40 years ago, fresh from his victory over George Foreman, Muhammad Ali sat in a New York City hotel room for an exclusive interview with his good friend Harold Bell, an independent radio sports talk show host with no connection to any major newspapers, radio or television networks. In this historic one-on-one interview Ali discusses the differences between a boxer and fighter, his boxing career and shares his perspective on women, children, violence in the black community, friendship and more.
Ali tried to get Bell to attend the fight so they could conduct the interview over there. But Bell was reluctant to flying over the ocean and was skeptical about the level of security in a jungle setting—a decision he now regrets. Despite refusing the invitation Ali promised Bell an interview once he returned to the states.

A man of his word, Ali called Bell shortly after arriving in New York City. The next morning Bell along with his camera crew arrived in the wee hours of the morning to tape the interview. Emmy award winner and legendary Actor/Producer Robert Hooks interviews Harold Bell, Roy Foreman, the younger brother of George Foreman and Wilfred Williams, one of the original cameramen who filmed the interview. Hooks, a native Washingtonian and a longtime friend of Bell, is best known for his television roles in N.Y.P.D and in major motion pictures such as Sounder, Hurry Sundown, Troubled Man, 1972 and Star Trek III: The Search for Spock. The interview ends with a poem titled “THANK YOU MUHAMMAD ALI” written and performed by renowned spoken-word artist Ty Gray-El.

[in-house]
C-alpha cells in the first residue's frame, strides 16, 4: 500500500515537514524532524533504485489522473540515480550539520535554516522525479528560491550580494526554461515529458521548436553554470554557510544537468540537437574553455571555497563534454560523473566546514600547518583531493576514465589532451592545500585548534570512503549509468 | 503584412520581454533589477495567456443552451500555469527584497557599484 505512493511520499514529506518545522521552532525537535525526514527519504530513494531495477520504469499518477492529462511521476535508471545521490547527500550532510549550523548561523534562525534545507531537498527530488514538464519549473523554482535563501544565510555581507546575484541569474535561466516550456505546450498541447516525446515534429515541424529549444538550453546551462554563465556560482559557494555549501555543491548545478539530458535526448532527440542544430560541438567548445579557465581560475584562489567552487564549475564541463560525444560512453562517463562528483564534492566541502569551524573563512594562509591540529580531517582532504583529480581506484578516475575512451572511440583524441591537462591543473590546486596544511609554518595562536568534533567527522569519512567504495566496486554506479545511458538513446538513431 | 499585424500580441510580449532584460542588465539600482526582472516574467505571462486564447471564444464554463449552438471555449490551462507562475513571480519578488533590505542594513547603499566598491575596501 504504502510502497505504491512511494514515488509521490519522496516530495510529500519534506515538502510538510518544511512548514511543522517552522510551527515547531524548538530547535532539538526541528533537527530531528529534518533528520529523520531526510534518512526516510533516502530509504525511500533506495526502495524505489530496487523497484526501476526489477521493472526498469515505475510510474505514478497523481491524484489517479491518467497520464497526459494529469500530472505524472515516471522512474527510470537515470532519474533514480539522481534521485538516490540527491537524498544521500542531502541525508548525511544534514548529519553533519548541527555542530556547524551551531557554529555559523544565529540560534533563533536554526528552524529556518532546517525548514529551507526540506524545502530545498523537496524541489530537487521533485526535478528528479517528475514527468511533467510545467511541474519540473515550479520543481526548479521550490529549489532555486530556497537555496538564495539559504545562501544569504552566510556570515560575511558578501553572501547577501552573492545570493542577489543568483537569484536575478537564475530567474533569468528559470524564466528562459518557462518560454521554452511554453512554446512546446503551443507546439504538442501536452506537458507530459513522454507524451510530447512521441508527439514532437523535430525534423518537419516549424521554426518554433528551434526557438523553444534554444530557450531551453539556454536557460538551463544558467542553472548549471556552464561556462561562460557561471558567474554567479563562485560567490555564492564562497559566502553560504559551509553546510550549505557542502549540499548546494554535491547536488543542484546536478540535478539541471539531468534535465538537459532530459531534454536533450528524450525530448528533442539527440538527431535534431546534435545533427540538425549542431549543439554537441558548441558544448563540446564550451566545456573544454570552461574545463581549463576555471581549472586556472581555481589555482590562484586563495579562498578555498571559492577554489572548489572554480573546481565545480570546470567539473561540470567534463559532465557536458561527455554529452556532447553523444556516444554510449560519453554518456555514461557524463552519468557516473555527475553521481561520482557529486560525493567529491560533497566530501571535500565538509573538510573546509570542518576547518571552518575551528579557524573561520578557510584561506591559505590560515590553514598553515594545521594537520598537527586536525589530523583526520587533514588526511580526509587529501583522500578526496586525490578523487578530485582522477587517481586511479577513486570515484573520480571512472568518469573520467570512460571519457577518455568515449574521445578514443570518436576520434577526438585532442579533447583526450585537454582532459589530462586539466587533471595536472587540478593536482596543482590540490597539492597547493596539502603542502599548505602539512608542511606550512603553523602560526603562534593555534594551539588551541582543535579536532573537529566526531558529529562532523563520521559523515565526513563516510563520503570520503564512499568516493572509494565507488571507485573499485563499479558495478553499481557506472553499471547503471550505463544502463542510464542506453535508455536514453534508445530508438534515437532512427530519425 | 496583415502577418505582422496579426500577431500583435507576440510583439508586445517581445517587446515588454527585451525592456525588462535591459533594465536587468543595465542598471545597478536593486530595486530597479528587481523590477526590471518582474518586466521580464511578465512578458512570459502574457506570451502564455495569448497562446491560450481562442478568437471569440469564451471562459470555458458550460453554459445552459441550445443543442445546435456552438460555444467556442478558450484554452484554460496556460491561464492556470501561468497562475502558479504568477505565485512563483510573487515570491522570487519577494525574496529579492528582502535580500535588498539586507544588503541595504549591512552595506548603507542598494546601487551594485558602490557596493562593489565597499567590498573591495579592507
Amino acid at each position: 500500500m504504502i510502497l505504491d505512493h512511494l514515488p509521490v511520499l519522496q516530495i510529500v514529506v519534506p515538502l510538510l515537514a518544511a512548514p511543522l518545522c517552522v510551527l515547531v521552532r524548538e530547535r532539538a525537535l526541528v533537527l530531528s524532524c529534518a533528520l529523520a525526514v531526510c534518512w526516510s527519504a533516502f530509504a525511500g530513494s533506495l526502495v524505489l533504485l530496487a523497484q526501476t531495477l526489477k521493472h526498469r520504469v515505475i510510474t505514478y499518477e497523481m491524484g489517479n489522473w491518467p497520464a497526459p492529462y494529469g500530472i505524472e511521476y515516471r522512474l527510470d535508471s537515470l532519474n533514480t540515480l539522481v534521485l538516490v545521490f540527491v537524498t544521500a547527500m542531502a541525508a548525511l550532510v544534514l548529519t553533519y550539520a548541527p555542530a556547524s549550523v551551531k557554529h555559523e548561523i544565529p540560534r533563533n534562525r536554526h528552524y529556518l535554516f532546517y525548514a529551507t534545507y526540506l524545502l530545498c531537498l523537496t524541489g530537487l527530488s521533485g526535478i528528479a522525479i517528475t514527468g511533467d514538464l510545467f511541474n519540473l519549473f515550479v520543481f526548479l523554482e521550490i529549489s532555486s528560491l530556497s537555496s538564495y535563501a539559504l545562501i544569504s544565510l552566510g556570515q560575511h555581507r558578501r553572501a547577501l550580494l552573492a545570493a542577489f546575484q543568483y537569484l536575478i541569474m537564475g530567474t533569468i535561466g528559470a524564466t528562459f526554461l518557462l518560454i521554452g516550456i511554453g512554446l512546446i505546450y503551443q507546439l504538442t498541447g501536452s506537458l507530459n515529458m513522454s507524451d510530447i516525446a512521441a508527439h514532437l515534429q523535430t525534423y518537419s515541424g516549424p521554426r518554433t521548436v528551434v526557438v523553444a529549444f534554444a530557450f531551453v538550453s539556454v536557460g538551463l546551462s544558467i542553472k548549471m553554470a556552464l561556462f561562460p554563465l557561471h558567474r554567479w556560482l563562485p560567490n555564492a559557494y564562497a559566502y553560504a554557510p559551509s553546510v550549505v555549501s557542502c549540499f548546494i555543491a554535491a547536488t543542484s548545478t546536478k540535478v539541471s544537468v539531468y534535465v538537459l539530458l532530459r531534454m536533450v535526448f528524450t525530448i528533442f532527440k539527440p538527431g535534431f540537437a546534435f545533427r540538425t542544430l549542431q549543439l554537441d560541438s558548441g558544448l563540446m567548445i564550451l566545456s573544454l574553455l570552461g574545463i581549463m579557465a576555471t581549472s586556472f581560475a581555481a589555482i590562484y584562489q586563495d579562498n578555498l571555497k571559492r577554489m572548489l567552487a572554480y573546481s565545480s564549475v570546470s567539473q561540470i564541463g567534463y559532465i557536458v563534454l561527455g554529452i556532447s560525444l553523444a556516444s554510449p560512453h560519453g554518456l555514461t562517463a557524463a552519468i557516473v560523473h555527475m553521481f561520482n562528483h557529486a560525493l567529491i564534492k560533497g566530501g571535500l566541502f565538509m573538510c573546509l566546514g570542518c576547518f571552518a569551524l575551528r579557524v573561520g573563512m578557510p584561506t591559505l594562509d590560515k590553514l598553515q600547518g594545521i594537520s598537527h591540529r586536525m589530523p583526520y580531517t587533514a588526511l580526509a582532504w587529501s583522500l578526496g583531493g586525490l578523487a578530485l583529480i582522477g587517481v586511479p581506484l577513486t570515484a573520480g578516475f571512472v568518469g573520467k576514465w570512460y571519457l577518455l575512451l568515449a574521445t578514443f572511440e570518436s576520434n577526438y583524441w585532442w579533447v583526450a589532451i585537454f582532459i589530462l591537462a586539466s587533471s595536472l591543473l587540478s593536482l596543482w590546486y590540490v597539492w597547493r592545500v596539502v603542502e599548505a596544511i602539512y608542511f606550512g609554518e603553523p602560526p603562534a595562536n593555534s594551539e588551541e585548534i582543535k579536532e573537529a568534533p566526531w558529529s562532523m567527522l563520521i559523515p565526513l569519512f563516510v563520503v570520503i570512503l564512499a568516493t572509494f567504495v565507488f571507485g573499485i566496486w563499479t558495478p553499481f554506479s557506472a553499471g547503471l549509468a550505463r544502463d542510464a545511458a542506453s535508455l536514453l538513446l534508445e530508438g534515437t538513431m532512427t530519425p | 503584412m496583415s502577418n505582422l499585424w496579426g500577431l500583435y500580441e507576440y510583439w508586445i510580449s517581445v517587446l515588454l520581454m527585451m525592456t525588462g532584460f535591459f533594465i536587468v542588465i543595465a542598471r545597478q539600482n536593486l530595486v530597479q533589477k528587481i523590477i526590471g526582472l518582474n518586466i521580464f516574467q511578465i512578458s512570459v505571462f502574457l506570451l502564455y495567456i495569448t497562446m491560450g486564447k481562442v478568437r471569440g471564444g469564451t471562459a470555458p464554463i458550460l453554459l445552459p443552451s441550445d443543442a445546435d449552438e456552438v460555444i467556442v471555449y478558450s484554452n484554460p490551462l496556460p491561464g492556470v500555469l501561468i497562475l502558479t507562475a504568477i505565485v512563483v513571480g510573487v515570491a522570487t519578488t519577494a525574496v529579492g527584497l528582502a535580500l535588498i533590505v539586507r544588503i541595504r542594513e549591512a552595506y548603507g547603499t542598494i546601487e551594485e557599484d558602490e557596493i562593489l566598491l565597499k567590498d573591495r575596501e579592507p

Goals and Objectives
One of our objectives is to generate enough media and attention through this documentary to be picked up by a major television or cable network in the United States. A secondary goal is to tell the untold story of a Black American radio sports talk show host Harold K. Bell. Together, Ali and Bell are two who went often found themselves at odds with societal norms and yet comfortable with themselves because they were always guided by “the truth.” Two men, who exercised courage and acted on what they believed to be true. Perhaps, that was part of the formula that led them to be icons and pioneers in their field. The narration of the documentary was recorded on October 4, 2014 at Tony Bell’s Gym in Washington, D.C.

Additional Information
Top KICK-STARTER sponsors will be given signed autographed copies of the film, “Up Close and Personal: Muhammad Ali with Harold Bell.” There will also be access to VIP screenings to donors and sponsors of this project.  Once successfully funded, the money will be used for final editing and production costs, including camera and lighting equipment and distribution costs as determined by the Don Baker Digital Group. Once we exceed our goal we will reach out to marquee boxers, athletes and sports commentators who have shown an interest in this project to add their perspectives in the film.  If you would like to contact the filmmakers regarding production, investment opportunities or other related endeavors, e-mail Harold Bell at You can learn more about Harold Bell by visiting and subscribing to his YouTube channel at and witness Bell’s interviews with some of the greatest athletes of the past century.